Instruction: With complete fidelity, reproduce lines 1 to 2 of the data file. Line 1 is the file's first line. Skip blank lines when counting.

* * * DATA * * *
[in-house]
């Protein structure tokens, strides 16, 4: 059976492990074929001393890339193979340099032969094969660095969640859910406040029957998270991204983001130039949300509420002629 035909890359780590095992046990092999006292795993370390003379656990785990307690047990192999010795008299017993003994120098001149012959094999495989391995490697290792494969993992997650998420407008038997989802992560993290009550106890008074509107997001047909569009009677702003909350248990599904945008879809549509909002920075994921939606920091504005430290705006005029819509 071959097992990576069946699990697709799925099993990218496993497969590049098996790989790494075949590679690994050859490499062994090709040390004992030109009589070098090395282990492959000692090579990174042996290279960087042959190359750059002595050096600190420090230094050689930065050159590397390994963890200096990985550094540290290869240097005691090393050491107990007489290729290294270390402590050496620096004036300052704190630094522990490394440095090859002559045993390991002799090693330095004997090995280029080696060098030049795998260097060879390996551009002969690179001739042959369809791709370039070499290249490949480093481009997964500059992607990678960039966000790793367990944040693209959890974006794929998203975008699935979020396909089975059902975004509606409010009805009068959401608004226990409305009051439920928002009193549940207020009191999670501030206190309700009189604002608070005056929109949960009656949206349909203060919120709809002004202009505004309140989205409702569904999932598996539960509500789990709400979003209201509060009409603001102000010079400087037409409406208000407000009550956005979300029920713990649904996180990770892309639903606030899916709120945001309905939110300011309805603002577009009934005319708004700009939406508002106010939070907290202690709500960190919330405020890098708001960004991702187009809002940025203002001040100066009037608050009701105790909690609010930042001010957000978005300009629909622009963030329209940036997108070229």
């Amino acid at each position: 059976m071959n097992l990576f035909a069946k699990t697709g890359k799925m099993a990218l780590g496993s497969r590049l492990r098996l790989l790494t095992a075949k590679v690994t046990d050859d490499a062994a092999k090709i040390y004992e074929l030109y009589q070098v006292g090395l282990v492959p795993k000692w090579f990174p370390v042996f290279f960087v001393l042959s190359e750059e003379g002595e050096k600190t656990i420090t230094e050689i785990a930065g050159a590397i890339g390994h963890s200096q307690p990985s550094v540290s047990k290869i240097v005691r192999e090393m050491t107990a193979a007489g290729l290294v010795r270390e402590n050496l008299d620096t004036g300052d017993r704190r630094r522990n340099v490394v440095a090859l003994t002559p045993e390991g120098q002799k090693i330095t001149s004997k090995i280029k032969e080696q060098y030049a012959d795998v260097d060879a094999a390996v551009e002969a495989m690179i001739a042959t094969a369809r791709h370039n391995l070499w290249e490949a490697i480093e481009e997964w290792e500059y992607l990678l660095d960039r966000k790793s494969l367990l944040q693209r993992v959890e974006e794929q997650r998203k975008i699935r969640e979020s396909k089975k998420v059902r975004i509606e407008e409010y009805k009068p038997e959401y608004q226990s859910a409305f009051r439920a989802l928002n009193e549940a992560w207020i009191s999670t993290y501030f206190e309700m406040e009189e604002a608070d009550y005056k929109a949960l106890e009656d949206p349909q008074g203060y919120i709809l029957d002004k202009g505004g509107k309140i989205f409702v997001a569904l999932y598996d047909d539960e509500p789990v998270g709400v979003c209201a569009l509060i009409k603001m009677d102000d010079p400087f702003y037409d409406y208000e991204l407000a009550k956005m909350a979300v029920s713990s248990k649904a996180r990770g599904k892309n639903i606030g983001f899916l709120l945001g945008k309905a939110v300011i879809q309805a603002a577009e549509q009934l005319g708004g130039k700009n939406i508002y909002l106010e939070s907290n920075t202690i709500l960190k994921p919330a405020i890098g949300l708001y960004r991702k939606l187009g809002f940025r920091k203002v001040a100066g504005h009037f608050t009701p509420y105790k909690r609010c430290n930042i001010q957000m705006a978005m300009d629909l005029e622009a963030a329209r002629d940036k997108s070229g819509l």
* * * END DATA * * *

[in-house]
């Protein structure tokens, strides 16, 4: 059976492990074929001393890339193979340099032969094969660095969640859910406040029957998270991204983001130039949300509420002629 035909890359780590095992046990092999006292795993370390003379656990785990307690047990192999010795008299017993003994120098001149012959094999495989391995490697290792494969993992997650998420407008038997989802992560993290009550106890008074509107997001047909569009009677702003909350248990599904945008879809549509909002920075994921939606920091504005430290705006005029819509 071959097992990576069946699990697709799925099993990218496993497969590049098996790989790494075949590679690994050859490499062994090709040390004992030109009589070098090395282990492959000692090579990174042996290279960087042959190359750059002595050096600190420090230094050689930065050159590397390994963890200096990985550094540290290869240097005691090393050491107990007489290729290294270390402590050496620096004036300052704190630094522990490394440095090859002559045993390991002799090693330095004997090995280029080696060098030049795998260097060879390996551009002969690179001739042959369809791709370039070499290249490949480093481009997964500059992607990678960039966000790793367990944040693209959890974006794929998203975008699935979020396909089975059902975004509606409010009805009068959401608004226990409305009051439920928002009193549940207020009191999670501030206190309700009189604002608070005056929109949960009656949206349909203060919120709809002004202009505004309140989205409702569904999932598996539960509500789990709400979003209201509060009409603001102000010079400087037409409406208000407000009550956005979300029920713990649904996180990770892309639903606030899916709120945001309905939110300011309805603002577009009934005319708004700009939406508002106010939070907290202690709500960190919330405020890098708001960004991702187009809002940025203002001040100066009037608050009701105790909690609010930042001010957000978005300009629909622009963030329209940036997108070229």